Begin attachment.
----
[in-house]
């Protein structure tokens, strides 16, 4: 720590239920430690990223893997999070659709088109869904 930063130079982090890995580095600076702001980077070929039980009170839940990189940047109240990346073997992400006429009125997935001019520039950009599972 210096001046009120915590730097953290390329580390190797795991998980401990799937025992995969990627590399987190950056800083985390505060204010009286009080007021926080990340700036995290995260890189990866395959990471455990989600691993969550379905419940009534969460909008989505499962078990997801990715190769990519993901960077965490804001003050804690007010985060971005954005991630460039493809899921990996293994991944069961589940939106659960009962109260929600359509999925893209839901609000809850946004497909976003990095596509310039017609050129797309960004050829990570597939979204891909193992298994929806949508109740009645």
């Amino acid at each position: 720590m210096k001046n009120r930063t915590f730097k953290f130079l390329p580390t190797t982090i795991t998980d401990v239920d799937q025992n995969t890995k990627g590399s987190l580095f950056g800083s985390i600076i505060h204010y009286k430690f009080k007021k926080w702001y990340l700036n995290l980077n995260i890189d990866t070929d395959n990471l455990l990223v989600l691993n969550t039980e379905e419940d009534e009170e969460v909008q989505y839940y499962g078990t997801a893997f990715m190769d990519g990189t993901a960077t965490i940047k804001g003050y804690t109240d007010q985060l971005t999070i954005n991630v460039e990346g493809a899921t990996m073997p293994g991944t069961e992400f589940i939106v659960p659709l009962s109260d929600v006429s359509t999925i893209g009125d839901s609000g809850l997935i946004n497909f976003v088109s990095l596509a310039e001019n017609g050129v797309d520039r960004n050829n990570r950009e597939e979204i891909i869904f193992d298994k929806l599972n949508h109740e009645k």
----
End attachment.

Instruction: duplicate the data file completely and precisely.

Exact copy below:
[in-house]
């Protein structure tokens, strides 16, 4: 720590239920430690990223893997999070659709088109869904 930063130079982090890995580095600076702001980077070929039980009170839940990189940047109240990346073997992400006429009125997935001019520039950009599972 210096001046009120915590730097953290390329580390190797795991998980401990799937025992995969990627590399987190950056800083985390505060204010009286009080007021926080990340700036995290995260890189990866395959990471455990989600691993969550379905419940009534969460909008989505499962078990997801990715190769990519993901960077965490804001003050804690007010985060971005954005991630460039493809899921990996293994991944069961589940939106659960009962109260929600359509999925893209839901609000809850946004497909976003990095596509310039017609050129797309960004050829990570597939979204891909193992298994929806949508109740009645």
């Amino acid at each position: 720590m210096k001046n009120r930063t915590f730097k953290f130079l390329p580390t190797t982090i795991t998980d401990v239920d799937q025992n995969t890995k990627g590399s987190l580095f950056g800083s985390i600076i505060h204010y009286k430690f009080k007021k926080w702001y990340l700036n995290l980077n995260i890189d990866t070929d395959n990471l455990l990223v989600l691993n969550t039980e379905e419940d009534e009170e969460v909008q989505y839940y499962g078990t997801a893997f990715m190769d990519g990189t993901a960077t965490i940047k804001g003050y804690t109240d007010q985060l971005t999070i954005n991630v460039e990346g493809a899921t990996m073997p293994g991944t069961e992400f589940i939106v659960p659709l009962s109260d929600v006429s359509t999925i893209g009125d839901s609000g809850l997935i946004n497909f976003v088109s990095l596509a310039e001019n017609g050129v797309d520039r960004n050829n990570r950009e597939e979204i891909i869904f193992d298994k929806l599972n949508h109740e009645k």